The role of lymphatic mapping and sentinel node biopsy in the management of atypical and anomalous melanocytic lesions.
ABSTRACT Atypical and anomalous melanocytic lesions are tumors that cannot be determined by microscopy to be certainly benign or fully malignant. The malignant potential of these borderline lesions is unknown and logical determination of best therapy is challenging, in particular whether lymphatic mapping and sentinel node biopsy have a place in their management. Lesions that fall into this category include atypical Spitzoid lesions, atypical cellular blue nevi, combined nevi, deep penetrating nevi, ancient nevi, desmoplastic nevi, balloon cell nevi and proliferation nodules of congenital nevi. We report our experience managing patients with these problematic tumors and discuss our approaches to determining the true location of lesional cells in sentinel nodes.
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ABSTRACT: Combined melanocytic nevi are composed of 2 or more distinct populations of nevomelanocytes. Most commonly used to describe the combination of blue nevi with common nevi, it may also be applied to other combinations of benign melanocytic proliferations, including Spitz nevi and nevi with deep dermal pigmented nevomelanocytes. We report the incidence and distribution of these tumors at the Massachusetts General Hospital over the past decade and review guidelines for diagnostic criteria and nomenclature. Between 2000 and 2010 we identified 511 cases of combined nevi, represented by 4 histologically distinct diagnostic categories: (1) blue nevus, (2) nevi with deep dermal pigmented nevomelanocytes (plexiform/deep penetrating, inverted type A/clonal), (3) Spitz or pigmented spindled cell nevus, combined with another type of nevus (usually common or dysplastic), and (4) other combinations including 2 or more nevus types. Nearly one fifth of these tumors displayed atypical features; atypia was observed more often in combined nevi with Spitz or deep pigmented elements (26 of 55, 47%, and 25 of 98, 26%, respectively) than in combined common and blue nevi (37 of 336, 11%). Clinical follow-up data were available for 83% of the patients with atypical combined nevi; none developed recurrence or metastasis with a mean follow-up of over 4 years.The American journal of surgical pathology 08/2011; 35(10):1540-8. · 4.06 Impact Factor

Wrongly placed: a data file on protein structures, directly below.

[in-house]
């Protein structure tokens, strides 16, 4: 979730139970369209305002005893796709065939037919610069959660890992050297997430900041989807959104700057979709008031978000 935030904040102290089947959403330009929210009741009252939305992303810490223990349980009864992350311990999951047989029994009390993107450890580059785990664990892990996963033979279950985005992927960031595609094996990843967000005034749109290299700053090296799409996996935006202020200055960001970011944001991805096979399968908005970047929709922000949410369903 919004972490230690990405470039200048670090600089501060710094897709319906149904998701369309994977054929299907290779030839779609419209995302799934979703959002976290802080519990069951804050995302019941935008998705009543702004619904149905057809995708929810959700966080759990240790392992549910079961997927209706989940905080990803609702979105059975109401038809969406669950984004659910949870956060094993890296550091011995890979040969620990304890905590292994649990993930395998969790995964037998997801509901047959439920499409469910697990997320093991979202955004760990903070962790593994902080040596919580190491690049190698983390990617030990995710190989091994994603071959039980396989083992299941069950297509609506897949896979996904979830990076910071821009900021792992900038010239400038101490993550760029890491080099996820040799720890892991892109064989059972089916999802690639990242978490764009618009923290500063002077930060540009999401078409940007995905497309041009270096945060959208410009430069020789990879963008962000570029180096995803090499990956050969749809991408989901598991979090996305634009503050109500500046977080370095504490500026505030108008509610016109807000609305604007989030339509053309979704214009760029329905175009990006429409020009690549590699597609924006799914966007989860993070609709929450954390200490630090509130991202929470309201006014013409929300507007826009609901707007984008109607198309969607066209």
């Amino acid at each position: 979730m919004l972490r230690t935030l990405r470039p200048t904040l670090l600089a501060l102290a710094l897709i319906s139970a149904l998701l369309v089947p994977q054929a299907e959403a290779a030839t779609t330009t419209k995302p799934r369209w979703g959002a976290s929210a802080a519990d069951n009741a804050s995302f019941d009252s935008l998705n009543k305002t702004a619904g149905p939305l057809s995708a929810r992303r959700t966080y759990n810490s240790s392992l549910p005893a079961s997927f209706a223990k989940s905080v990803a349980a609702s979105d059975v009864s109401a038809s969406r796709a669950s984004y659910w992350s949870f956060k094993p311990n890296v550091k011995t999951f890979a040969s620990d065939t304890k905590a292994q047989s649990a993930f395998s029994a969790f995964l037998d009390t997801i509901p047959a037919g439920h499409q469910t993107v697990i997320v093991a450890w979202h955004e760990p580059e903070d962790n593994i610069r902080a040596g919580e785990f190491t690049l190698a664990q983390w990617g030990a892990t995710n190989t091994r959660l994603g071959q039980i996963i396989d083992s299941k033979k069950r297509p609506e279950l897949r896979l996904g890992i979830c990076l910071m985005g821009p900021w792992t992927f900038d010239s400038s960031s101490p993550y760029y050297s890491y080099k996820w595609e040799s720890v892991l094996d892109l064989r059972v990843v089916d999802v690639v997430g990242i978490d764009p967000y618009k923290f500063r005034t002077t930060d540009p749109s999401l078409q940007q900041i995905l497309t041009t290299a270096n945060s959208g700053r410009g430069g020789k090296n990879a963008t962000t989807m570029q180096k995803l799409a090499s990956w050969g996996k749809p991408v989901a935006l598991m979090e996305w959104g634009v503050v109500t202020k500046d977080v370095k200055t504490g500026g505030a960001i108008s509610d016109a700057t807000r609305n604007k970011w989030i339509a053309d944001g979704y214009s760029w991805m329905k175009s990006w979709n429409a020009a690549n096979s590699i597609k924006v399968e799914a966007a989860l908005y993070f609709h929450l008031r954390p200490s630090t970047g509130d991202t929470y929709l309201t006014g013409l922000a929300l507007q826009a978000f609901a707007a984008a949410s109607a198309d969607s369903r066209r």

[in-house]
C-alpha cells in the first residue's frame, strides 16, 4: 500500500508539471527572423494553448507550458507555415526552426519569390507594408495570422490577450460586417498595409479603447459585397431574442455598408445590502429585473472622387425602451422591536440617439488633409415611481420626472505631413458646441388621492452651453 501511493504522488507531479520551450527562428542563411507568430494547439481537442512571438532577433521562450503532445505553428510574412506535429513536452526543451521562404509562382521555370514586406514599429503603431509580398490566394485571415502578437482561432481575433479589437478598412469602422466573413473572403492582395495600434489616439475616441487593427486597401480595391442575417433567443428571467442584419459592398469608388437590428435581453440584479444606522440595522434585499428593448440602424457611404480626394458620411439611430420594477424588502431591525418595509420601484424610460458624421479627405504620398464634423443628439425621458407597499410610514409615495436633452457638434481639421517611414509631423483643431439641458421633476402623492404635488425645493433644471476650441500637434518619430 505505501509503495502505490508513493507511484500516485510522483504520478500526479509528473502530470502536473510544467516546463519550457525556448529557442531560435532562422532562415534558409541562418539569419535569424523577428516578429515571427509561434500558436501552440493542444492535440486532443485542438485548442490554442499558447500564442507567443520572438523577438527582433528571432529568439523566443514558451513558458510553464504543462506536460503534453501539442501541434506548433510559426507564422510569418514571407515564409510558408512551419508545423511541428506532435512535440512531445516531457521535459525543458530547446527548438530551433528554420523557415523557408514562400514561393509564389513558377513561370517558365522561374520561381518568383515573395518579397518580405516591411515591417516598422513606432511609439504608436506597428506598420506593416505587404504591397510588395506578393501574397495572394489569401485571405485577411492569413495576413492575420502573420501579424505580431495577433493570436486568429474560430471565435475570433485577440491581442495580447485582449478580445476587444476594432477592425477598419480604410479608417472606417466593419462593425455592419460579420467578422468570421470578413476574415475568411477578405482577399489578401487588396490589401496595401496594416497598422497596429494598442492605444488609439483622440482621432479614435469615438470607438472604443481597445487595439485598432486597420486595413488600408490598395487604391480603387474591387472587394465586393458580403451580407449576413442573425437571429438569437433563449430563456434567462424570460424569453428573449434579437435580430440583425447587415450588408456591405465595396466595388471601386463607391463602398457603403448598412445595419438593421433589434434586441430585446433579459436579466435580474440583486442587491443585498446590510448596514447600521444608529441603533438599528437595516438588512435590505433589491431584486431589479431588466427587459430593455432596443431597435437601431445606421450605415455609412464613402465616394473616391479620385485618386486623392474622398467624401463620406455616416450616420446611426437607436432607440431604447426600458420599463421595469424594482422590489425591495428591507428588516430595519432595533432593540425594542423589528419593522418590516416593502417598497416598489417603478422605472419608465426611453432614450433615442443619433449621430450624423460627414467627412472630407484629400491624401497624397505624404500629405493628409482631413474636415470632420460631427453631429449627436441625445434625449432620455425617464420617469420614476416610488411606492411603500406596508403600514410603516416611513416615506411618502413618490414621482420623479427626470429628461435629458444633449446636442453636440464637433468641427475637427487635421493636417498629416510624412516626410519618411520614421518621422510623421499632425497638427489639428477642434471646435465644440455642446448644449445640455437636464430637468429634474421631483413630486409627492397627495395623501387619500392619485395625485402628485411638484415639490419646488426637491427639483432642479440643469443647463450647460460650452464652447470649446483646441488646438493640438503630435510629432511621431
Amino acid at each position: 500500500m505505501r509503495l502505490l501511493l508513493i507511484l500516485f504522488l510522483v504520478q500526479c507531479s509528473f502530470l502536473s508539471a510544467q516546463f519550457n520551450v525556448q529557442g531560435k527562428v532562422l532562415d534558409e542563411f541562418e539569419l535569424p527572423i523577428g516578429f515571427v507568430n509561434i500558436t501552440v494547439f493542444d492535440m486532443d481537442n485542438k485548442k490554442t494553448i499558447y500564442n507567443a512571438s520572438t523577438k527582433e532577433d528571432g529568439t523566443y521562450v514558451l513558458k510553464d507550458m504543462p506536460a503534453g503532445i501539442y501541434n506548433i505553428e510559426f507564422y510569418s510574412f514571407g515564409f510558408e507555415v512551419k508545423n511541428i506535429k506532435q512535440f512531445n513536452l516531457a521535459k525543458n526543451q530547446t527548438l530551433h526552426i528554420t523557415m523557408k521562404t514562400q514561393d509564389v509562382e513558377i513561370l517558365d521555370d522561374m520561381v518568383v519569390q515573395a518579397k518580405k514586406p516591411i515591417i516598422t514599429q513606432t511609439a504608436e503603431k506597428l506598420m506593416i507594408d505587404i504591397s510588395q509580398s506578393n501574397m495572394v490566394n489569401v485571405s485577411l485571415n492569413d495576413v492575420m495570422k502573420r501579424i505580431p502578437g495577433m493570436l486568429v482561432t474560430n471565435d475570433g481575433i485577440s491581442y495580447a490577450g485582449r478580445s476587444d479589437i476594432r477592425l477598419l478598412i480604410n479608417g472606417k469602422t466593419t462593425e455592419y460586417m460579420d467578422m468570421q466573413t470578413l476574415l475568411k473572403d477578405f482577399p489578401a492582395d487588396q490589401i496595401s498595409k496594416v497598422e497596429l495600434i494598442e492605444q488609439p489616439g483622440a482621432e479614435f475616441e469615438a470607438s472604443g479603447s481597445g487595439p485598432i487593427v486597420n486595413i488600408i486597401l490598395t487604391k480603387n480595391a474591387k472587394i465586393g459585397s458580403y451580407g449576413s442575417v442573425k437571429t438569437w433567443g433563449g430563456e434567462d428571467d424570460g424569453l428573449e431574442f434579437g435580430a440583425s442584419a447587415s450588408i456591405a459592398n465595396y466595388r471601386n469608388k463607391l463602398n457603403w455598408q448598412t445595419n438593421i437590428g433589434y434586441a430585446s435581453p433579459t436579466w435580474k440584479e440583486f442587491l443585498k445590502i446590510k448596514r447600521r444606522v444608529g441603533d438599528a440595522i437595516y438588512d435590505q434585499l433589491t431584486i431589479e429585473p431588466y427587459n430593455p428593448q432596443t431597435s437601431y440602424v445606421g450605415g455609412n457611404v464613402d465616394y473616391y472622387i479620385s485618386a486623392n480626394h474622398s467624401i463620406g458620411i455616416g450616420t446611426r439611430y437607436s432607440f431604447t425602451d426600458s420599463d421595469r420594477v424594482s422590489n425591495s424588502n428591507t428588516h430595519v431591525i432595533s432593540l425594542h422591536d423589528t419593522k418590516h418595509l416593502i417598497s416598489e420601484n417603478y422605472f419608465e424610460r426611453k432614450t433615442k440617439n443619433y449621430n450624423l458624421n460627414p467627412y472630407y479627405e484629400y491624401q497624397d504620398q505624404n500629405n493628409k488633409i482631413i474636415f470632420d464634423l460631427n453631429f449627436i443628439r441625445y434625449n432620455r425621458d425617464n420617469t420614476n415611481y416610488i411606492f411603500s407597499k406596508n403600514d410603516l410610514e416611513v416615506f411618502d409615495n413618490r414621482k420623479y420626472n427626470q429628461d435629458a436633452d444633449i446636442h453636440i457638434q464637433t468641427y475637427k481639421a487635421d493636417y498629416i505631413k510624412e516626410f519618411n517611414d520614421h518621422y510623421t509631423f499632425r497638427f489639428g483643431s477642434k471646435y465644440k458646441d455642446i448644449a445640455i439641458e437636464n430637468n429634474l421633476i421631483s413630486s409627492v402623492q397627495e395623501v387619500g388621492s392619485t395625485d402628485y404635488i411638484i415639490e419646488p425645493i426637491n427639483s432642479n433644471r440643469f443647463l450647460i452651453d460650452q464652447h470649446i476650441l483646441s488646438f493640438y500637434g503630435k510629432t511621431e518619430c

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ABSTRACT: A subset of difficult melanocytic lesions exists with histopathologic features that evade diagnostic consensus from even expert dermatopathologists. Comparative genomic hybridization (CGH) has emerged as a useful diagnostic tool to categorize these lesions, by identifying known chromosomal aberrations in malignant melanoma or the lack thereof in melanocytic nevi. However, determining a lesion's biological behavior primarily on CGH is limited by a relatively small series of corroborative cases without long term follow up. We present a case of a pigmented lesion on the right cheek of a 4 year old boy. The lesion had features of a deep penetrating nevus, but the presence of frequent mitoses, tumor infiltrating lymphocytes, and microscopic foci of tumor necrosis were concerning for an unusual melanoma. We termed this lesion a melanocytic tumor of uncertain potential (MELTUMP) for these reasons. High-resolution array-CGH performed elsewhere on the lesion demonstrated no melanoma-associated genomic abnormalities. A sentinel lymph node biopsy of this patient later revealed multiple small tumor deposits. Although the presence of nodal involvement in similar lesions often do not lead to progressive and fatal disease, this case illustrates that atypical melanocytic lesions with nodal involvement may not demonstrate genomic abnormalities by CGH, and that histopathologic assessment remains paramount in defining these difficult melanocytic lesions. Further comprehensive study of these lesions is needed.Journal of Cutaneous Pathology 01/2012; 39(1):21-4. · 1.77 Impact Factor
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ABSTRACT: Applications that require the use of softball-sized or smaller robots impose size and power constraints that prohibit the use of active sensors such as ladar or sonar for mapping and localization. The small size of such robots also makes passive stereo vision impractical due to the limited baseline. As a result, map building capabilities for such robots will need to be based on structure from motion using monocular sequences of images. This paper presents a novel algorithm for estimation of 2-D hallway structure and robot motion given a set of feature observations from multiple images. The 2-D structure from motion algorithm is posed in a way that is linear in Cartesian coordinates given a set of camera rotations. Given an observation of a feature from a camera position, for a specified rotation of the camera's coordinate system relative to the world there is a linear constraint that the camera's location and the feature's location should both lie along the line of sight between the camera and the feature. Starting with an initial set of camera orientations, the algorithm iteratively switches between refining the estimated camera and feature positions and refining the estimated camera rotations. The performance of the structure from motion algorithm is demonstrated by comparison of the algorithm results on a sequence of images to the manually measured true structure of a typical hallway.Intelligent Vehicles Symposium, 2003. Proceedings. IEEE; 07/2003